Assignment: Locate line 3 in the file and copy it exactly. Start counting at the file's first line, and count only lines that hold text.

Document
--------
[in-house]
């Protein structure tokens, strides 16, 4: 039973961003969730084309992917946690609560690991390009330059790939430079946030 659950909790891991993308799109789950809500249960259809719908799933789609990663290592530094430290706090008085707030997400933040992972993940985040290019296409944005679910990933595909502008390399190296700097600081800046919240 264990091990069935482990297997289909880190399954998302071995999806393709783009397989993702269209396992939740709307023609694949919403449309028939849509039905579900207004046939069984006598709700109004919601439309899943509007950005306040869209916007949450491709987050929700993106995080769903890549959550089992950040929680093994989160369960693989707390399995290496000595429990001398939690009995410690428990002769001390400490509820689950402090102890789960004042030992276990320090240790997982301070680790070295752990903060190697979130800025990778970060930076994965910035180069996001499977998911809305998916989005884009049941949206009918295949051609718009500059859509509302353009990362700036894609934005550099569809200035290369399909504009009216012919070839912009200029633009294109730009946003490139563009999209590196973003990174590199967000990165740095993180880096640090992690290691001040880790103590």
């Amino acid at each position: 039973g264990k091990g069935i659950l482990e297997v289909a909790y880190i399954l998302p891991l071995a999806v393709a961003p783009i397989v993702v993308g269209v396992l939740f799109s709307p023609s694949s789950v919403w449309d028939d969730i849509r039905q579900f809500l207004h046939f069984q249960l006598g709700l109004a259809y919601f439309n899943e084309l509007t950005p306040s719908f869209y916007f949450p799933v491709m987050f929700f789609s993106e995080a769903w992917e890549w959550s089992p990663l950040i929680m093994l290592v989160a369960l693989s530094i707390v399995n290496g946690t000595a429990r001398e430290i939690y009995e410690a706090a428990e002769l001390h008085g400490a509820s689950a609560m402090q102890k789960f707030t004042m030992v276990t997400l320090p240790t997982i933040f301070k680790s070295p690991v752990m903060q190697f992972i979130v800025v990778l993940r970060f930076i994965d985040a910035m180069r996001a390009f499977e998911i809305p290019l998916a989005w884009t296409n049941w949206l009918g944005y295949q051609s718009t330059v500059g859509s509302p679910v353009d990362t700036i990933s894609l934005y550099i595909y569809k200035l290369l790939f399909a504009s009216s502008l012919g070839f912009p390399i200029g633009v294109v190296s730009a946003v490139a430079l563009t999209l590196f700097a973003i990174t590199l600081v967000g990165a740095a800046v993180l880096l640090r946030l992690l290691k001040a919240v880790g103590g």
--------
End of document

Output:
């Amino acid at each position: 039973g264990k091990g069935i659950l482990e297997v289909a909790y880190i399954l998302p891991l071995a999806v393709a961003p783009i397989v993702v993308g269209v396992l939740f799109s709307p023609s694949s789950v919403w449309d028939d969730i849509r039905q579900f809500l207004h046939f069984q249960l006598g709700l109004a259809y919601f439309n899943e084309l509007t950005p306040s719908f869209y916007f949450p799933v491709m987050f929700f789609s993106e995080a769903w992917e890549w959550s089992p990663l950040i929680m093994l290592v989160a369960l693989s530094i707390v399995n290496g946690t000595a429990r001398e430290i939690y009995e410690a706090a428990e002769l001390h008085g400490a509820s689950a609560m402090q102890k789960f707030t004042m030992v276990t997400l320090p240790t997982i933040f301070k680790s070295p690991v752990m903060q190697f992972i979130v800025v990778l993940r970060f930076i994965d985040a910035m180069r996001a390009f499977e998911i809305p290019l998916a989005w884009t296409n049941w949206l009918g944005y295949q051609s718009t330059v500059g859509s509302p679910v353009d990362t700036i990933s894609l934005y550099i595909y569809k200035l290369l790939f399909a504009s009216s502008l012919g070839f912009p390399i200029g633009v294109v190296s730009a946003v490139a430079l563009t999209l590196f700097a973003i990174t590199l600081v967000g990165a740095a800046v993180l880096l640090r946030l992690l290691k001040a919240v880790g103590g």